It all starts with the Steelers—a team that has long made a history of ruining Bengal seasons. Cincy has lost four straight in the series and is just 4-11 against the Steelers over the past seven years. The Bengals have actually had more success in Pittsburgh than at home during that span, going 3-4.

While the Bengals have beaten Pittsburgh only once at home since 2005, this will be a game they will circle on their schedule. A win here and Cincy could realistically be 6-1 heading into its toughest stretch of the season.

 

Week 9 vs. Denver (Nov. 4)

A year ago, all of Denver was in a tizzy over Tim Tebow. The polarizing quarterback was pulling out wins and seemingly willing the Broncos to the playoffs.

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Broncos QB Peyton Manning

The team that Denver brings to Cincinnati in the first week of November will have a decidedly different look. And by the time that the Bengals play Denver, we’ll know if Peyton Manning is truly 100 percent back or if he's just a shell of the All-Pro quarterback who led the Colts to two Super Bowls.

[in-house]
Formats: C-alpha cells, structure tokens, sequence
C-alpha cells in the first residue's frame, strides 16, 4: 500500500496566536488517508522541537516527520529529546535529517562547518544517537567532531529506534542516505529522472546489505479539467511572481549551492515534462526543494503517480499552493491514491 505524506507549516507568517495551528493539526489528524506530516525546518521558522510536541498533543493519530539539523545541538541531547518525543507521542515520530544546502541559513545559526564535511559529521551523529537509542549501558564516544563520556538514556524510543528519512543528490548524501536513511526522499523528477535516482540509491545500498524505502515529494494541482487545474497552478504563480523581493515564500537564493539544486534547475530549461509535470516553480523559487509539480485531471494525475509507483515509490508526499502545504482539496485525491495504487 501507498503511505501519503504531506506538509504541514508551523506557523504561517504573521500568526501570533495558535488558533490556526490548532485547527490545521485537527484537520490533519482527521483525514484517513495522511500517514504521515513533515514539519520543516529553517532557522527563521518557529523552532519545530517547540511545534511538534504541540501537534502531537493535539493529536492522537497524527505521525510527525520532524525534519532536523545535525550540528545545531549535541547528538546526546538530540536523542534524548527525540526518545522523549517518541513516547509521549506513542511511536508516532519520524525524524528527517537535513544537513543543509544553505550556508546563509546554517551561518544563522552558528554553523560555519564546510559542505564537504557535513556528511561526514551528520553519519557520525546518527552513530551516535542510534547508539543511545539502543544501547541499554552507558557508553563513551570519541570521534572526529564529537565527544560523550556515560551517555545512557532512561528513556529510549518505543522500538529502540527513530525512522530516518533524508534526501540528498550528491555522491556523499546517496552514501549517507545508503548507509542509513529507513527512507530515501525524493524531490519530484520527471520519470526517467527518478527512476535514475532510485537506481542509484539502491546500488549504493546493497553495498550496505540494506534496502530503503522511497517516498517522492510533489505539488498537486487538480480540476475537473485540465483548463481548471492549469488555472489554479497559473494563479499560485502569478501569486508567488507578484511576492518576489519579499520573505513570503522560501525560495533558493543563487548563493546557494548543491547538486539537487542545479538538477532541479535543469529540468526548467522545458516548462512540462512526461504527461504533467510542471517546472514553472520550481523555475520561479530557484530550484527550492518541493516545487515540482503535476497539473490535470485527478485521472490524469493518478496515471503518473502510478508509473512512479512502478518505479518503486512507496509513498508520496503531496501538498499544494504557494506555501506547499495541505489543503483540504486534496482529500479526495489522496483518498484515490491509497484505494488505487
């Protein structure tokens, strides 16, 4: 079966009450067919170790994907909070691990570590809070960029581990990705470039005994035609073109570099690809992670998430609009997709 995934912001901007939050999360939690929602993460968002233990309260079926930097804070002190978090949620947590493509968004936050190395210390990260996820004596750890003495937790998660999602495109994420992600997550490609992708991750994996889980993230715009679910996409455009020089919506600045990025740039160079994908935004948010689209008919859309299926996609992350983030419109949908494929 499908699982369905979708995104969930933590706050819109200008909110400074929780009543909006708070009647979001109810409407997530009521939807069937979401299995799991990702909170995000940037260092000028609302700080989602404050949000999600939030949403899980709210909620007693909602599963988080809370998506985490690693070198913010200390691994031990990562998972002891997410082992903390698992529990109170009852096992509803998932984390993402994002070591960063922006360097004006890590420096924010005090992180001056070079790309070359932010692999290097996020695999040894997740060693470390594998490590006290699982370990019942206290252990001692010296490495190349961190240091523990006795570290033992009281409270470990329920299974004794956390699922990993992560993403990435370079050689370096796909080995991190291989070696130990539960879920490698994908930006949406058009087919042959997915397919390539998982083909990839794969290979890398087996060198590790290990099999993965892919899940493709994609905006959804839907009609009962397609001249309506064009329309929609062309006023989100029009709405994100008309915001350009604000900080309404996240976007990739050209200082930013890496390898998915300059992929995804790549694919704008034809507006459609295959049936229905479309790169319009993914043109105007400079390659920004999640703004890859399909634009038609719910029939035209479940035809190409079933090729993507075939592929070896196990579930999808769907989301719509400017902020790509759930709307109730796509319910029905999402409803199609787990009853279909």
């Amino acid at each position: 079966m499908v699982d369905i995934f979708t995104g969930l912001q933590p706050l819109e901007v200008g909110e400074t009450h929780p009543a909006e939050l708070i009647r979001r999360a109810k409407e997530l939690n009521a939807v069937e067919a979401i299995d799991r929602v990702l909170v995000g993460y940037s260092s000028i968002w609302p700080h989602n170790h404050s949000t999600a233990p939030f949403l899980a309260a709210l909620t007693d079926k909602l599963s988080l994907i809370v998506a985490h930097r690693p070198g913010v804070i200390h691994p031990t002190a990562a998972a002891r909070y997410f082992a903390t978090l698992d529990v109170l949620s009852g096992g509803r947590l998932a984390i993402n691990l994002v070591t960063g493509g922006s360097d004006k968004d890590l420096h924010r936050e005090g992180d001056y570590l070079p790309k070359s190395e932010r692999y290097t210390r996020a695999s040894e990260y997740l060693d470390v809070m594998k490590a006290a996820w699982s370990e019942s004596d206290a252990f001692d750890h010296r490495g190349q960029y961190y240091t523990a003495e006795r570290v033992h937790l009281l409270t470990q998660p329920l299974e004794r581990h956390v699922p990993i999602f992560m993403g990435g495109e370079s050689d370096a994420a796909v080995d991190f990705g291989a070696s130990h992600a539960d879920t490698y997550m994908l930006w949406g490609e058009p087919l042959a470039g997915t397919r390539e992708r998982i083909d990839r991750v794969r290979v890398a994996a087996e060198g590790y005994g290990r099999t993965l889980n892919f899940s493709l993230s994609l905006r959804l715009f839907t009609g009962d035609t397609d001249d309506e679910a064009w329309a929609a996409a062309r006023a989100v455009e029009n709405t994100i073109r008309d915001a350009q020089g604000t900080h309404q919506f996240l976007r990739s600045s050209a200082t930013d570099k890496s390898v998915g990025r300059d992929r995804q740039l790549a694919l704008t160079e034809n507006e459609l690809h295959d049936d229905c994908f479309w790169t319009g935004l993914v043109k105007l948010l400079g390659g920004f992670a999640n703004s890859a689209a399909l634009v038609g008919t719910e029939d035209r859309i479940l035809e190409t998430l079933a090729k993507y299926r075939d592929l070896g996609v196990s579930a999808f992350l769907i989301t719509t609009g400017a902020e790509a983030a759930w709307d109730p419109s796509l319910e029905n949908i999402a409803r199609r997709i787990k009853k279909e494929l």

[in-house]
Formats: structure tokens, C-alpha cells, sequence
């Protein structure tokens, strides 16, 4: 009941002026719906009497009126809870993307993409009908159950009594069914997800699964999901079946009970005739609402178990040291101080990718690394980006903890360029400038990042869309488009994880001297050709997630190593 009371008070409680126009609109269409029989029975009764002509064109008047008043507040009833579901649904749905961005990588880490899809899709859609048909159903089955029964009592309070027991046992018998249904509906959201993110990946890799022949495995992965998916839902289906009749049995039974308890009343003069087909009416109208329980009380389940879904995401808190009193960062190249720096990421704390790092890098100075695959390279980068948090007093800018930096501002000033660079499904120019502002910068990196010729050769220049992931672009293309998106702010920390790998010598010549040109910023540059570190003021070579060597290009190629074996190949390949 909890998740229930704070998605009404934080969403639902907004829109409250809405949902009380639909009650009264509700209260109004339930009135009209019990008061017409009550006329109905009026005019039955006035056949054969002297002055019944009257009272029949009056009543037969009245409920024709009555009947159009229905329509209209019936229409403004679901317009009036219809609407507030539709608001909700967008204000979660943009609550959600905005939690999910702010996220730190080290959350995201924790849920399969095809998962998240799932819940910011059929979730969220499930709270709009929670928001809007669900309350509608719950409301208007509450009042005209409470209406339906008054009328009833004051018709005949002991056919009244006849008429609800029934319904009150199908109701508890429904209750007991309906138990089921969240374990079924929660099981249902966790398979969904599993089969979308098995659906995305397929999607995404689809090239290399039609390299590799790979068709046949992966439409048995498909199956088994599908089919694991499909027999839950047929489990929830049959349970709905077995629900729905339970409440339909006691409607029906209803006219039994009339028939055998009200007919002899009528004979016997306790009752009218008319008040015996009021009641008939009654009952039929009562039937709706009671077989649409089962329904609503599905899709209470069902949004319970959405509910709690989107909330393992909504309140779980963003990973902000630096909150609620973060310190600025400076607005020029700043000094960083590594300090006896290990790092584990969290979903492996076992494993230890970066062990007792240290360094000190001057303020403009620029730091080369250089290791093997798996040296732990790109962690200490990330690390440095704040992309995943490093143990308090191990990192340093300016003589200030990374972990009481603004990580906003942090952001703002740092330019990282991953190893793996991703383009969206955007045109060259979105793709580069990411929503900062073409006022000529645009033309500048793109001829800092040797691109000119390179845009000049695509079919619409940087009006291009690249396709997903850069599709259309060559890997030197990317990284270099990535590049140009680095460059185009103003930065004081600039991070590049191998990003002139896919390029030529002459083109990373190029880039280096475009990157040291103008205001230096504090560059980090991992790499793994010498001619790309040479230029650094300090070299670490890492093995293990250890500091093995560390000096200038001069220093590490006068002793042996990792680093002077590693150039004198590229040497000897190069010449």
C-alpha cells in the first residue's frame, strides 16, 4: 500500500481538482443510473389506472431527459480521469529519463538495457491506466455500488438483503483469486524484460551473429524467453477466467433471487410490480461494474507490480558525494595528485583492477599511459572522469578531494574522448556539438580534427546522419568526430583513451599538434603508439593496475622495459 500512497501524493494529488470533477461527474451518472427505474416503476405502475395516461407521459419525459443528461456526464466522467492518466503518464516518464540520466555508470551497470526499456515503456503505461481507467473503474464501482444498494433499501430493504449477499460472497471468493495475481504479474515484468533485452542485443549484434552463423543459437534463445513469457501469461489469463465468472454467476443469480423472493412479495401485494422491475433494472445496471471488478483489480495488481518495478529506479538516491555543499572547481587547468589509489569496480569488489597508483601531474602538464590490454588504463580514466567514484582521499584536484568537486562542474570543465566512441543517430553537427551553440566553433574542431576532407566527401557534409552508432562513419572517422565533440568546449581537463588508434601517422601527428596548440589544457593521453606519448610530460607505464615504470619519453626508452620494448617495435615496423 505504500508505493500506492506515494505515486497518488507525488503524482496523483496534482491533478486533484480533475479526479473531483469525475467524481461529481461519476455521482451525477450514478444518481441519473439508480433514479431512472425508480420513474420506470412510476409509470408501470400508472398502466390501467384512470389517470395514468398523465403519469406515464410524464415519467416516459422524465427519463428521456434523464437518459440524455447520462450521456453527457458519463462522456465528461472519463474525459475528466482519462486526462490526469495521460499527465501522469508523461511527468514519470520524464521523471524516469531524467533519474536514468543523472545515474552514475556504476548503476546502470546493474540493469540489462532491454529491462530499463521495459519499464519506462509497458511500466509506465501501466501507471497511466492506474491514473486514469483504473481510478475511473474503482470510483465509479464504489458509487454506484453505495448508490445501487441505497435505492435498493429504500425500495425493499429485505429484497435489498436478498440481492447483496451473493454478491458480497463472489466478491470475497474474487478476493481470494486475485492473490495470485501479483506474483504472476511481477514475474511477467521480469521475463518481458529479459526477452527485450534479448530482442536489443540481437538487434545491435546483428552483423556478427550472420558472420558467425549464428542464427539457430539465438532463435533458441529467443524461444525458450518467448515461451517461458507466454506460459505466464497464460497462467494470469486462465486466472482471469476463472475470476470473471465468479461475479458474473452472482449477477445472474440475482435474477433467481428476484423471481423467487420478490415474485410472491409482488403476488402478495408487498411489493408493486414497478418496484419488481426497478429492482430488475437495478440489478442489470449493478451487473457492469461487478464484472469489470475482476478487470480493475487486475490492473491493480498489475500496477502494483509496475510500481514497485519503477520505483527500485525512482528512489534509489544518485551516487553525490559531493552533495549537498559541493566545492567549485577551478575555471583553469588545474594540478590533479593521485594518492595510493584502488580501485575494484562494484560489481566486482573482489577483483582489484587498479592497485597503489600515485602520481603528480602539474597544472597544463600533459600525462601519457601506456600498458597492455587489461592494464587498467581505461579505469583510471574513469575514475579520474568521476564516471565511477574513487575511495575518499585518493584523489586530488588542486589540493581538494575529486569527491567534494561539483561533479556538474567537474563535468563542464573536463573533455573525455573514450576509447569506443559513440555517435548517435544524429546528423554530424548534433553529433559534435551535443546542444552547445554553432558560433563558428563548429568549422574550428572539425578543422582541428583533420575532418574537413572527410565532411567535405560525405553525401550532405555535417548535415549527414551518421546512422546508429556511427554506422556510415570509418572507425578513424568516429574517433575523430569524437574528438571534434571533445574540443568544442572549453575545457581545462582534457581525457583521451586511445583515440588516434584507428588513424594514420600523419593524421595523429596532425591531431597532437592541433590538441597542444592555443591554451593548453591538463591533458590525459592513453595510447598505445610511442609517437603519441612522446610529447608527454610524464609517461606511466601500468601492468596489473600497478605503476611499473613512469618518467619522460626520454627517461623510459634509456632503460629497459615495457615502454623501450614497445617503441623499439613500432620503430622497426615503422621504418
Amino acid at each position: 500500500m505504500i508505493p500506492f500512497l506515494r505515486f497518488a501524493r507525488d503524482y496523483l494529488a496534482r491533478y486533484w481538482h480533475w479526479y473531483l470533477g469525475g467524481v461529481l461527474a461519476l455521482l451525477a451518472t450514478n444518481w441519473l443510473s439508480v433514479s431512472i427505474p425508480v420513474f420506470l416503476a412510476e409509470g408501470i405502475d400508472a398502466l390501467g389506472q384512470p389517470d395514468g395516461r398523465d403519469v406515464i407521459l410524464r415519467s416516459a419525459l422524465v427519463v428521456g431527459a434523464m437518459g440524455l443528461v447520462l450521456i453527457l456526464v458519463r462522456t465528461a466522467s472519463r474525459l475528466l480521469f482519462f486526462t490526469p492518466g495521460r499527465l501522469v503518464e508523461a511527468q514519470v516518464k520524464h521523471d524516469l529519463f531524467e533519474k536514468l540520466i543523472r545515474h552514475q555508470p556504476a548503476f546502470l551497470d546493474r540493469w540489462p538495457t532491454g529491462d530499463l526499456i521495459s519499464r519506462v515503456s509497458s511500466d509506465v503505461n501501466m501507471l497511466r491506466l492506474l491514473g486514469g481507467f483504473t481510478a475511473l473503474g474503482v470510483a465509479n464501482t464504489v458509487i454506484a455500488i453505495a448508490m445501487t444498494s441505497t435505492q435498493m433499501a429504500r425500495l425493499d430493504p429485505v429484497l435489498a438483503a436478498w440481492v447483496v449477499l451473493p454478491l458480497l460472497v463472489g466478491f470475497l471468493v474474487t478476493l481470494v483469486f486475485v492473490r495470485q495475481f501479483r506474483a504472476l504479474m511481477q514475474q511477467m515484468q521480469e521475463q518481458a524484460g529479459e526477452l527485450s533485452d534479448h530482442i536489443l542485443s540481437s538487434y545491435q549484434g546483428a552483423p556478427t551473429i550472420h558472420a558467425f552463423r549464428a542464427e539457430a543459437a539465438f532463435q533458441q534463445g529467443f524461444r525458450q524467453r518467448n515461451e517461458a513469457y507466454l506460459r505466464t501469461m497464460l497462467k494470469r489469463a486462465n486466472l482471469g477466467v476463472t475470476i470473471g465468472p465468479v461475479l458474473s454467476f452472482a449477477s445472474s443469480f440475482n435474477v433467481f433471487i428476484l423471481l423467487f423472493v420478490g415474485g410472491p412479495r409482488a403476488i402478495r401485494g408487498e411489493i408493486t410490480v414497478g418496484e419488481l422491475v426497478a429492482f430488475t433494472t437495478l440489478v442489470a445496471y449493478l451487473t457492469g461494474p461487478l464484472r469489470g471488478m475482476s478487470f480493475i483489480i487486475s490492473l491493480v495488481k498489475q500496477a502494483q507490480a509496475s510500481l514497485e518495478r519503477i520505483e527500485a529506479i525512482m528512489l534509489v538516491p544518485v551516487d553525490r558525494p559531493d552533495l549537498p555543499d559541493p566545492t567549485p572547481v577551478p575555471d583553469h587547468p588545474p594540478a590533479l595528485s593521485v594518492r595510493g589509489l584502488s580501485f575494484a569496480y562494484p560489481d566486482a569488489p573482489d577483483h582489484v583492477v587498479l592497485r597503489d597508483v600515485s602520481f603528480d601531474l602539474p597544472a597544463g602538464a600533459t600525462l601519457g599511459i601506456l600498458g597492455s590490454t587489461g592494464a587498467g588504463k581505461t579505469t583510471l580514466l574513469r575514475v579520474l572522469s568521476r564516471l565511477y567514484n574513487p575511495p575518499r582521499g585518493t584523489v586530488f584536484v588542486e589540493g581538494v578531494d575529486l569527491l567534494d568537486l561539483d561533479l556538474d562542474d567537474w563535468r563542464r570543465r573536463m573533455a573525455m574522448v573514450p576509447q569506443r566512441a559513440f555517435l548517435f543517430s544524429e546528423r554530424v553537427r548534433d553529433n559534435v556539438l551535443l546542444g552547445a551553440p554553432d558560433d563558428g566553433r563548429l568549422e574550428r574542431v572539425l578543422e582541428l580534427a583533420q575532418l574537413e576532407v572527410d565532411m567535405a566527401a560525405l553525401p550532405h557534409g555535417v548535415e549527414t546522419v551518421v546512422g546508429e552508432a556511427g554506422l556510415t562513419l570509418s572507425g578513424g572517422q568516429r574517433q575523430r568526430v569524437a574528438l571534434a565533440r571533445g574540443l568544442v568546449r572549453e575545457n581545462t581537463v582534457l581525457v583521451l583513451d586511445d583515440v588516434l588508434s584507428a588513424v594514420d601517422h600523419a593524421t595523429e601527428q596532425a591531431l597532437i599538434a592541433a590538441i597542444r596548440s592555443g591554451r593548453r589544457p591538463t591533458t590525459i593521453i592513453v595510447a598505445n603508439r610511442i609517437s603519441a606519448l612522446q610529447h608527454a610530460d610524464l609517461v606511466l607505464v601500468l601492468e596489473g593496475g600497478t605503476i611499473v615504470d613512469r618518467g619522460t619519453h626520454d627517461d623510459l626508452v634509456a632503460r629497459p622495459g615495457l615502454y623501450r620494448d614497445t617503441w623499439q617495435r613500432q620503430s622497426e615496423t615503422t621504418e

Either way, the fact that the Bengals will get to play the Broncos at home should be an advantage. Regardless of the quarterback, Denver is nearly unbeatable at home. The Broncos beat Cincy 24-22 at Mile High last season.

Week 10 vs. N.Y. Giants (Nov. 11)

The Giants and Bengals both finished with identical 9-7 records last season, but that’s where the similarities end. While the Bengals’ season skidded to a halt in a wild-card loss to Houston, New York caught fire and went the distance and won its second Super Bowl in five years.

The Super Bowl champs come to Cincinnati in the middle of November, and although the Giants weren’t regular-season monsters a year ago, they still must be respected. The game will mark the second straight in which the Bengals face a Manning at quarterback, and you’d better believe that Peyton will give Eli a full scouting report.

 

Week 12 vs. Oakland (Nov. 25)

The lead-up to this game will be almost intolerable. Carson Palmer returns to his old city for the first time since being traded. You better believe that the media will milk this one to death.

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Raiders QB Carson Palmer

But all of the hoopla will mask the fact that the game should be a battle. Despite their recent upheavals, the Raiders appear to be a team on the rise, and Palmer will certainly know the defense he's facing.